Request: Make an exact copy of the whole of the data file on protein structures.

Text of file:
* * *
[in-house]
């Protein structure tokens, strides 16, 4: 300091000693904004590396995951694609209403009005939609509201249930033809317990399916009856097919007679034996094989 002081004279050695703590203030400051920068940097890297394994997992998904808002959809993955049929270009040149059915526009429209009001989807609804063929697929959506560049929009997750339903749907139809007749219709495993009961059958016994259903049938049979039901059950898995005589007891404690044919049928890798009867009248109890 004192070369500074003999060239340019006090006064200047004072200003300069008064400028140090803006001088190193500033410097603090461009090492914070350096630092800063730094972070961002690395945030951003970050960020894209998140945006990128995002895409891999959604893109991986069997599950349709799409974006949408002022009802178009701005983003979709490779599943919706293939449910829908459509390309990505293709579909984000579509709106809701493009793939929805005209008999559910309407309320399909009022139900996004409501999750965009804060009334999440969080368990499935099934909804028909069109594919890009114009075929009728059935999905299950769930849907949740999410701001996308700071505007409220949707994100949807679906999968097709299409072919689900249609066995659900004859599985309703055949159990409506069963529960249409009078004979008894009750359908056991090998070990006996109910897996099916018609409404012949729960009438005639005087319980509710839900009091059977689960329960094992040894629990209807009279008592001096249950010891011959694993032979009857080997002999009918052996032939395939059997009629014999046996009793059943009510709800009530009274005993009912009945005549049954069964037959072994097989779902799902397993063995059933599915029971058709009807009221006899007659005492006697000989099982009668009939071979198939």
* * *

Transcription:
[in-house]
């Protein structure tokens, strides 16, 4: 300091000693904004590396995951694609209403009005939609509201249930033809317990399916009856097919007679034996094989 002081004279050695703590203030400051920068940097890297394994997992998904808002959809993955049929270009040149059915526009429209009001989807609804063929697929959506560049929009997750339903749907139809007749219709495993009961059958016994259903049938049979039901059950898995005589007891404690044919049928890798009867009248109890 004192070369500074003999060239340019006090006064200047004072200003300069008064400028140090803006001088190193500033410097603090461009090492914070350096630092800063730094972070961002690395945030951003970050960020894209998140945006990128995002895409891999959604893109991986069997599950349709799409974006949408002022009802178009701005983003979709490779599943919706293939449910829908459509390309990505293709579909984000579509709106809701493009793939929805005209008999559910309407309320399909009022139900996004409501999750965009804060009334999440969080368990499935099934909804028909069109594919890009114009075929009728059935999905299950769930849907949740999410701001996308700071505007409220949707994100949807679906999968097709299409072919689900249609066995659900004859599985309703055949159990409506069963529960249409009078004979008894009750359908056991090998070990006996109910897996099916018609409404012949729960009438005639005087319980509710839900009091059977689960329960094992040894629990209807009279008592001096249950010891011959694993032979009857080997002999009918052996032939395939059997009629014999046996009793059943009510709800009530009274005993009912009945005549049954069964037959072994097989779902799902397993063995059933599915029971058709009807009221006899007659005492006697000989099982009668009939071979198939």